Wireless Transmitter WT-2
We aimed to create the ultimate standard of utility.
In the process, we made control of shooting and transfer stress-free.
Can you to demonstrate how to use the WT-2?
Of course. Seeing the WT-2 actually operate is the best way to understand how convenient and useful it is. In preparing the WT-2 and camera, let's start by attaching the WT-2 to the bottom of the camera body. But first, make sure that the camera is turned off.
What about transfer methods?
Two modes are available; ad hoc mode for direct communication between camera and PC, and infrastructure mode using a wireless LAN access point as a relay point. Today, I will demonstrate the ad hoc mode using PTP/IP. The "connection wizard" makes connection settings between WT-2 and PC easy. Just enter the necessary items according to directions displayed on the menu screen. Would you mind omitting the details on PC operations and LAN?
Not at all. Please go ahead.
After confirming the wireless network connection for the PC to be used, turn on the camera attached to the WT-2. Select "Wireless LAN" from the camera setup menu, then, in "Communication Off" state, confirm that the mode is set to "PTP/IP."
Next, select the thumbnail button, which is the second button from the top left of the camera LCD monitor display, to activate connection wizard. Select the PC to be used as a destination on "Destination for the Wireless Connection," and the setup menu to enter the IP address will be displayed. Select automatic acquisition and press the ENTER button to get the IP address automatically. Settings for WT-2 and preparation for communication to PC are completed. The connection wizard makes it easy to prepare for the next step in connecting the camera and PC, and once the settings have been made, it's not necessary to repeat the procedures.
Now, I'll show you the process for pairing, the settings for connection between PC and camera. Set "Communication" of the wireless LAN menu displayed on the camera monitor to "ON," and wait a while. Look. The following message appears: "Running on PTP/IP mode. Waiting for the connection." You can check if the wireless link is active on PC, by starting the Wireless Connecting Utility and executing the "Adding Device" operation. This is simple enough for those who are not particularly knowledgeable about networks.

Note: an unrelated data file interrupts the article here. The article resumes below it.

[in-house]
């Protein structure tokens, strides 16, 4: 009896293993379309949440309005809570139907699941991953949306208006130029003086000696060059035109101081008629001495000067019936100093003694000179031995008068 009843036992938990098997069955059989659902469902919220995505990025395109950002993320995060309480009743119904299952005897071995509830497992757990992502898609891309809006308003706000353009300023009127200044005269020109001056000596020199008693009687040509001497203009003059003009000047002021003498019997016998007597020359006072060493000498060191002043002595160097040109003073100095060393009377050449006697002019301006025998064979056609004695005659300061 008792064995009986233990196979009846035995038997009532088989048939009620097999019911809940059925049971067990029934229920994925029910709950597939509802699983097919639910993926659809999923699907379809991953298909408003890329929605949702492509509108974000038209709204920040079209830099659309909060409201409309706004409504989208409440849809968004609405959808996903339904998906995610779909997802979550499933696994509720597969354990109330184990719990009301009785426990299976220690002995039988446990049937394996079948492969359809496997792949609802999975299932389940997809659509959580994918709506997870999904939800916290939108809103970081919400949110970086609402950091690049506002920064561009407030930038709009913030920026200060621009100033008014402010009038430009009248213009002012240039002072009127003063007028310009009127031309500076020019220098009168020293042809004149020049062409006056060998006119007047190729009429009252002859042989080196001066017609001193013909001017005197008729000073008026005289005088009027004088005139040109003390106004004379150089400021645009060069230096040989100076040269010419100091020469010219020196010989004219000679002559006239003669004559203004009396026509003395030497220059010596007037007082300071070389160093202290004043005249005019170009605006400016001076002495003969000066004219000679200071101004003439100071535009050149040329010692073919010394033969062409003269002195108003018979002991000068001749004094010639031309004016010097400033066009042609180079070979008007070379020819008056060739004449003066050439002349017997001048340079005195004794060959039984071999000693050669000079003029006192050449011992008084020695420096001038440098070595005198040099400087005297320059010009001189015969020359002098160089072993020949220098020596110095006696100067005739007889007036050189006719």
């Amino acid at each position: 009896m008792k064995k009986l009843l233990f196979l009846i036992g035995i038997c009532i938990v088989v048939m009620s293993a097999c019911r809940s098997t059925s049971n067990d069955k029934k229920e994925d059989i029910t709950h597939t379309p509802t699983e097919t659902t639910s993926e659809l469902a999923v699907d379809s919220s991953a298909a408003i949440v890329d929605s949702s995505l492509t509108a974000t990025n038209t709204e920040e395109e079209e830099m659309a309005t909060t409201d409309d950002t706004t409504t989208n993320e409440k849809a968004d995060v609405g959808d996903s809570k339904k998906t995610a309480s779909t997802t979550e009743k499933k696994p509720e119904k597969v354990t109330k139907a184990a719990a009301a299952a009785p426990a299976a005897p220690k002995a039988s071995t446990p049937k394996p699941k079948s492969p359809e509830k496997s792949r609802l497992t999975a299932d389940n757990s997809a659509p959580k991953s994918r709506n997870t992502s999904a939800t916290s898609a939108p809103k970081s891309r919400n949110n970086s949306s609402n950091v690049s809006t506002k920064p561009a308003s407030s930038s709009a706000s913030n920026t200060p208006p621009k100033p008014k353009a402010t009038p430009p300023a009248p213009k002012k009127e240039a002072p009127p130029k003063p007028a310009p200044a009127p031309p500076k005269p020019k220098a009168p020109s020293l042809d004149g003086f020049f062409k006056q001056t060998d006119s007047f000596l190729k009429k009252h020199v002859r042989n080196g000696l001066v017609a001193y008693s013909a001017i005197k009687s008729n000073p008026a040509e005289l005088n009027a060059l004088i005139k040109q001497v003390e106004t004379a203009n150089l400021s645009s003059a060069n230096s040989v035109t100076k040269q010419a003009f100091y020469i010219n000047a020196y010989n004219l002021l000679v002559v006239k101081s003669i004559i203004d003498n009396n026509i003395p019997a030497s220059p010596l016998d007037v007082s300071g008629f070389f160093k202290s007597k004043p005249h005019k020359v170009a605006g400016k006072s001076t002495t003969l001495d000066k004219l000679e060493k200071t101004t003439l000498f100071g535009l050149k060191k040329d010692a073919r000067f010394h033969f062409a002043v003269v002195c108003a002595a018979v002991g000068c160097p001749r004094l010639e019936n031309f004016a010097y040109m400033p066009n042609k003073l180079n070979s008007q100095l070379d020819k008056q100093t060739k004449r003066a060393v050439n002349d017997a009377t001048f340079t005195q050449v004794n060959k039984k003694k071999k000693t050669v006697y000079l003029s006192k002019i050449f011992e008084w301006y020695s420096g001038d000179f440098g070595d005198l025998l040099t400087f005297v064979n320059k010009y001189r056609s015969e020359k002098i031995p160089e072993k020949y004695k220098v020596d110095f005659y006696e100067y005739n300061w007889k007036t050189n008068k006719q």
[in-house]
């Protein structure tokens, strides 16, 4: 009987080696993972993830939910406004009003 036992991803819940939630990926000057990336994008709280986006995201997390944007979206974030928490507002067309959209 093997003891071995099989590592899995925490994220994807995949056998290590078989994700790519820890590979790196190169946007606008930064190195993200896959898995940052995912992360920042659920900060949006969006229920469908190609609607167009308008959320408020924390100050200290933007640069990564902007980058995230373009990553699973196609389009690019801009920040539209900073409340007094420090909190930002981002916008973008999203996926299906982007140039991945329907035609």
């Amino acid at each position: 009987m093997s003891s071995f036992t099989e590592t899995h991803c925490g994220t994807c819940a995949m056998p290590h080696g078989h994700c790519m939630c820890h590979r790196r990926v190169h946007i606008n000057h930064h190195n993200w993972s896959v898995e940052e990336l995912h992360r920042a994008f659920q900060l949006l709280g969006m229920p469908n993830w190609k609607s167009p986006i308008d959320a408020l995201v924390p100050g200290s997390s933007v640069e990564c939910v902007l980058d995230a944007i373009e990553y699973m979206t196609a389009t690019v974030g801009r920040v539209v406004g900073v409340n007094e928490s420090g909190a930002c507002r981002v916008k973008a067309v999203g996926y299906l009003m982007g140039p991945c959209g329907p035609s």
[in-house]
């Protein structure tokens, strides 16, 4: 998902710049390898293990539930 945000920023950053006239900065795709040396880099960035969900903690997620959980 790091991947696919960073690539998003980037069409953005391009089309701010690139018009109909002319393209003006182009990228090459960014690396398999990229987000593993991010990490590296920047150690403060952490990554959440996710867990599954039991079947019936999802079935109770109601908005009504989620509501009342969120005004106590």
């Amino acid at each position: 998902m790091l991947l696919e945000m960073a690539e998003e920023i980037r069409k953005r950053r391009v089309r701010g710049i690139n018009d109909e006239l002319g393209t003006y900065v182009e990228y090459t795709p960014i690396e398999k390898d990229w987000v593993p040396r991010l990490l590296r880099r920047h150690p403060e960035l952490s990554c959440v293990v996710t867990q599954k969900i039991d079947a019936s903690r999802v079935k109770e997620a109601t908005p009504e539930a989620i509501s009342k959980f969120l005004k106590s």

Next, let me take a picture using the Remote Camera Control function of "Nikon Capture 4 (version 4.2)", then transfer the picture data. Let's start by selecting the exposure mode. This time, I will use the Auto Multi Program mode. Look. Select the mode on the computer, and the setting shown on the camera monitor is made for Auto Multi Program mode. You can use the same procedure to select shutter speed and sensitivity. You can move the focus area, or adjust the image size and quality.
A battery indicator appears on the computer monitor, too.
Yes. When controlling a camera from a distance, you don't need the anxiety of not knowing how much battery life remains. As a final step, select the directory to save the image data from the download option menu. Now, all settings are completed. I will take a picture and transfer the data.
The data has already arrived on the computer!
Of course, transfer speed depends, more or less, on radio wave conditions. But normally, the level of speed that you just experienced should cause no problems.
Not at all. It is really practical.
The Wireless Transmitter is still in development.
The challenge remains to take its potential even further.
Microsoft Corporation aims to advance implementation of PTP/IP for transferring music and movie files. What do you think about the future of this protocol in the Wireless Transmitter?
Speaking of wireless transfer function, there is a strong possibility that we may implement a function not only for SLR cameras but also for the COOLPIX series, so that more general consumers could enjoy it. Users could transfer data of party pictures, for example, to a computer. Then, guests at the same party could view the images on a big-screen monitor. The function can be used for various other scenes and situations.
Is it possible to build wireless transfer function into a camera?
It is still difficult, but could be possible in the future. The environment for using digital cameras is still in a period of transition. For example, new protocols for network access are pouring into the market. So I hope we come up with new ideas by developing technologies.
The pioneer in wireless transmitter development will keep challenging the industry for quite a while, won't it?
I think so. Wireless transfer technologies and usage are evolving, and we will continue to pursue the most convenient structure and style according to situation, from the user's perspective.